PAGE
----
Over 4 years of research resulted in the development of an in vivo blood spot testing method for mycotoxins and the launch of the Rise Platform. One year later 5 key learnings have emerged that have relevance across the globe.
The dried blood spot (DBS) analysis process is minimally invasive, easy to use and simple to send for analysis. The platform uses the combined inputs of feed and blood mycotoxin analysis together with a diagnostic questionnaire to assess an accurate mycotoxin risk on any farm, at a given point in time.
Since the implementation over 700 blood samples have been analysed globally. What is abundantly apparent is that feed analysis for mycotoxins alone is not sufficient to assess a realistic mycotoxin threat. Which is why the European Food Safety Authority (EFSA) does not recognise any in vitro models for establishing efficacy of mycotoxin detoxification substances and recommends using body fluids as relevant endpoints.
Data from the Rise Platform supports this positioning in a way that has never been demonstrated before, as 82% of cases would have been missed without blood analysis. The reason for this large discrepancy between what is detected in the feed and what is detected in the blood is the rather large margin for error in feed sampling alone.
For example, deoxynivalenol (DON) goes through a glucuronidation metabolic pathway in pigs, but this pathway has limited capacity. As such there remains high levels of DON in the blood making the pig more sensitive to this toxin (Figure 1). In chickens, the sulfation pathway of DON results in a near complete neutralisation of DON, making the chicken a lot less susceptible to this mycotoxin.
Similar metabolisation differences occur between chickens and turkeys, again with the former being less susceptible to Zearalenone (ZEN). It is thus important to take such metabolisation information into account when establishing a mycotoxin risk.
Mycotoxins are not only metabolised differently by different species, but there can also be significant differences between mycotoxin detoxification products being sold in the market.
Most products function along 2 basic principles:
This can give significantly differing effects in the animal demonstrated by a study where 2 commercially available detoxifiers showed different blood toxicokinetics.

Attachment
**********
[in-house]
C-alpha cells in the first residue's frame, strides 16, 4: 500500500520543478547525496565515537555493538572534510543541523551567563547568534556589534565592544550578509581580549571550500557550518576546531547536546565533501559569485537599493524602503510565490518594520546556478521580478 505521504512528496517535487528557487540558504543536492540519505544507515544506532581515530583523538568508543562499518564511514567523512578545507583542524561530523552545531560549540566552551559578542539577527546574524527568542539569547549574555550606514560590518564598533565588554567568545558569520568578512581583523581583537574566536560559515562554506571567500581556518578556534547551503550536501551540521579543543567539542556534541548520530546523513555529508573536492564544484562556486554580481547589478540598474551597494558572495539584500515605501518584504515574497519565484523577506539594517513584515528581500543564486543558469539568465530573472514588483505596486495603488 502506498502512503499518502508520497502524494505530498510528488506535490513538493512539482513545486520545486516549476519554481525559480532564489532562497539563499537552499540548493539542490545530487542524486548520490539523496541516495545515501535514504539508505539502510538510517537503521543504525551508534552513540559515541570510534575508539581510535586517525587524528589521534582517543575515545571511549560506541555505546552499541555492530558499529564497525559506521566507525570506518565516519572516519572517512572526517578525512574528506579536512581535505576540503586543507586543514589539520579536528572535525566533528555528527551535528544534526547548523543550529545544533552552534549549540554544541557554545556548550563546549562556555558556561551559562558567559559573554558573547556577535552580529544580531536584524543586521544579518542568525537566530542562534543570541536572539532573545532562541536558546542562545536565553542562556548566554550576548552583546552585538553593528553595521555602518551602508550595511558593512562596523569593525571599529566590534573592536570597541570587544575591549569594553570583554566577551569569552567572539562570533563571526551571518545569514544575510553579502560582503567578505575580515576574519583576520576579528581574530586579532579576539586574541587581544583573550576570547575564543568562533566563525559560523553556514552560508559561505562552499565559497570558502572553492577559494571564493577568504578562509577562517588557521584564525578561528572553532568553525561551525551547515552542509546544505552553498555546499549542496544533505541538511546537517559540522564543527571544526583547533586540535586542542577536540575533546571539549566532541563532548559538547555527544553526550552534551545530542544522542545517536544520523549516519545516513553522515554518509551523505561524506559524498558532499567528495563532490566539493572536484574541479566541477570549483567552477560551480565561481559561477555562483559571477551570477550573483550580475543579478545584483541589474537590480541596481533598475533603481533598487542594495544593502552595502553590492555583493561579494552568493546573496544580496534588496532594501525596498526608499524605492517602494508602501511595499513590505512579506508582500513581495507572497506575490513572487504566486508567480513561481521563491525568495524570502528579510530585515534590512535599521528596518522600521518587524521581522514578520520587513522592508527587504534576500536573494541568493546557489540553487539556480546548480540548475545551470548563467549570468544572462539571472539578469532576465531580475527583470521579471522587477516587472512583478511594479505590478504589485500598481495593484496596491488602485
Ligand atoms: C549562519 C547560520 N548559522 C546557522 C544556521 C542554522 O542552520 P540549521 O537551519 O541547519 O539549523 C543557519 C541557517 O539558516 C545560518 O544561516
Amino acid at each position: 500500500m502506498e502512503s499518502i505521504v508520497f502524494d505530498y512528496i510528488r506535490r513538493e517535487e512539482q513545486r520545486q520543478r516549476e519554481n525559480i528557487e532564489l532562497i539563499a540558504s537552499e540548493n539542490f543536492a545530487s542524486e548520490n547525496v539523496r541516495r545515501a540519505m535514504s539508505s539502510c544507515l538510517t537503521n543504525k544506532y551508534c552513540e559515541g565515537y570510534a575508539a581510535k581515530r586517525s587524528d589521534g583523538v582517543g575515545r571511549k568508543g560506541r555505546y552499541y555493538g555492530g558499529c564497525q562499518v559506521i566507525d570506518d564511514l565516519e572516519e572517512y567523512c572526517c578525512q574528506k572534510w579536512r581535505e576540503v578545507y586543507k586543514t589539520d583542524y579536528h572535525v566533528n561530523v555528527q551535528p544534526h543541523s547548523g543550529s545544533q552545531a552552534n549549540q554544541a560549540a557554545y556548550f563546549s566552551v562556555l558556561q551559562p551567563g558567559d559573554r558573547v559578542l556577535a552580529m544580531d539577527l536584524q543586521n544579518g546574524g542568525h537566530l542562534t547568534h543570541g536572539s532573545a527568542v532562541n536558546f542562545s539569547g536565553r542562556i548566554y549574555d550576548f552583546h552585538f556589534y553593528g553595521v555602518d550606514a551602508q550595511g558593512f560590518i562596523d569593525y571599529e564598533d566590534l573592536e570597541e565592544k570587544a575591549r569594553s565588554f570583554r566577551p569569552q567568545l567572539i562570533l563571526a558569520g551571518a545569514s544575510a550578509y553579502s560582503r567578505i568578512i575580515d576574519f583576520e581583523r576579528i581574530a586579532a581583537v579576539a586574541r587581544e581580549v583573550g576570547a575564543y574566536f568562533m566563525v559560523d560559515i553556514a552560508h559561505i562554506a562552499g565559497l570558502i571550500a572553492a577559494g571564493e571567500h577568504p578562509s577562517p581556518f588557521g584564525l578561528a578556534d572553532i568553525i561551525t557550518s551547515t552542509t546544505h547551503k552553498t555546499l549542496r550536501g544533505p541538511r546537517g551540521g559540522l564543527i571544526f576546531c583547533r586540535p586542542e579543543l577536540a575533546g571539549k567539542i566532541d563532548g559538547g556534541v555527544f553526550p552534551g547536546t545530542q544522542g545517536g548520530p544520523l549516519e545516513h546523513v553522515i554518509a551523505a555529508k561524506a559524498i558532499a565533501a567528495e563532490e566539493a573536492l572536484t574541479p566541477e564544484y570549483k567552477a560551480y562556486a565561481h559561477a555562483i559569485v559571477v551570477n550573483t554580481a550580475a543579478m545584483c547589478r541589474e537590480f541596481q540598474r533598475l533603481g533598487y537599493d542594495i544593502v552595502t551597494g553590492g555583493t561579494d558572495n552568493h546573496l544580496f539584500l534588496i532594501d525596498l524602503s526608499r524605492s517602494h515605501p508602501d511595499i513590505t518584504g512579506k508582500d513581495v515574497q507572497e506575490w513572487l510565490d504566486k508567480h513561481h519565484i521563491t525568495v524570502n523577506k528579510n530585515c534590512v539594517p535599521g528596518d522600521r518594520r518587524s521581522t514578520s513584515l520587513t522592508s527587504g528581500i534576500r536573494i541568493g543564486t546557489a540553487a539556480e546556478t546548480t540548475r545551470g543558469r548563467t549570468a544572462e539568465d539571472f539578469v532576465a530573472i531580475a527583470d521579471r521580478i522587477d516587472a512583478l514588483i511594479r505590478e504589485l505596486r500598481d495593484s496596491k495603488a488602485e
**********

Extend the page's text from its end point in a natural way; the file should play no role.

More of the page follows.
Innovad have been able to demonstrate that escent S in poultry gave a 50% and 40% reduction in DON (Figure 2) and aflatoxins (AFB1) (Figure 3), respectively under concomitant exposure to DON, AFB1 and ochratoxin (OTA). Similarly, a reduction in ZEN and DON was shown in an experimental study in pigs, even when the product was dosed at one third of the recommended dose.
Mycotoxins rarely travel alone. In fact, on a global level 72% of blood samples show that animals are at a medium risk of exposure with 4 or more mycotoxins detected simultaneously (Figure 4). The relevance of this is significant because if feed analysis alone had been conducted only 18% of cases would have been detected at all. Even then, only 1 or 2 mycotoxins would have been detected and at much lower levels than are deemed problematic in the EU for example.
The data so far also demonstrates yet another very important principal that is often referred to in literature which is that concurrent infection with several mycotoxins has additive if not synergistic negative effects on the animal even at very low doses.
Interestingly the data also shows the value of using a diagnostic questionnaire as 86% of necrotic enteritis cases showed concurrent infection with DON and fumonisins. Similarly 83% of swine cases with reproductive problems showed detectable levels of ZEN or Alternaria spp. Demonstration the potential value of the Rise Platform as a diagnostic tool.
Illustrated in Table 1 is a typical case from an English farm. Although animals had several serious symptoms, including deaths, feed analysis only detected low concentration of deoxynivalenol. Oppositely, blood analyses discovered many mycotoxins, even aflatoxin metabolites at high concentration which indicated a worrying level of exposure to aflatoxins
While there is a wealth of knowledge surrounding the more common mycotoxins like DON, ZEN, aflatoxin, fumonisins, ochratoxins etc. significantly less is known about the mycotoxins that are being detected by the Rise Platform. The so-called emerging mycotoxins are not new, our ability to detect them has improved and therefore our knowledge about these toxins is ‘emerging’.
The toxins tenuazonic acid and alternariol from Alternaria spp. play a significantly larger role, which corroborates the observations from some recent feed surveys in swine feed. The extensive presence of Alternaria mycotoxins (Table 2) is of concern as they are described to induce relevant harmful effects in animals including fetotoxic and teratogenic effects, as well estrogenic activity like zearalenone. Among Alternaria toxins, tenuazonic acid is considered the most toxic and many in vivo studies demonstrated that it causes severe effects like intestinal multi-haemorrhages or impairment of the liver and kidney.
Similarly, initial toxicology investigations have shown that enniatin and beauvericin significantly reduce the immune response and predispose animals to other diseases. Whilst studies on these toxins are limited, initial findings indicate a remarkable potential toxic effect on the intestinal tissues.
References are available on request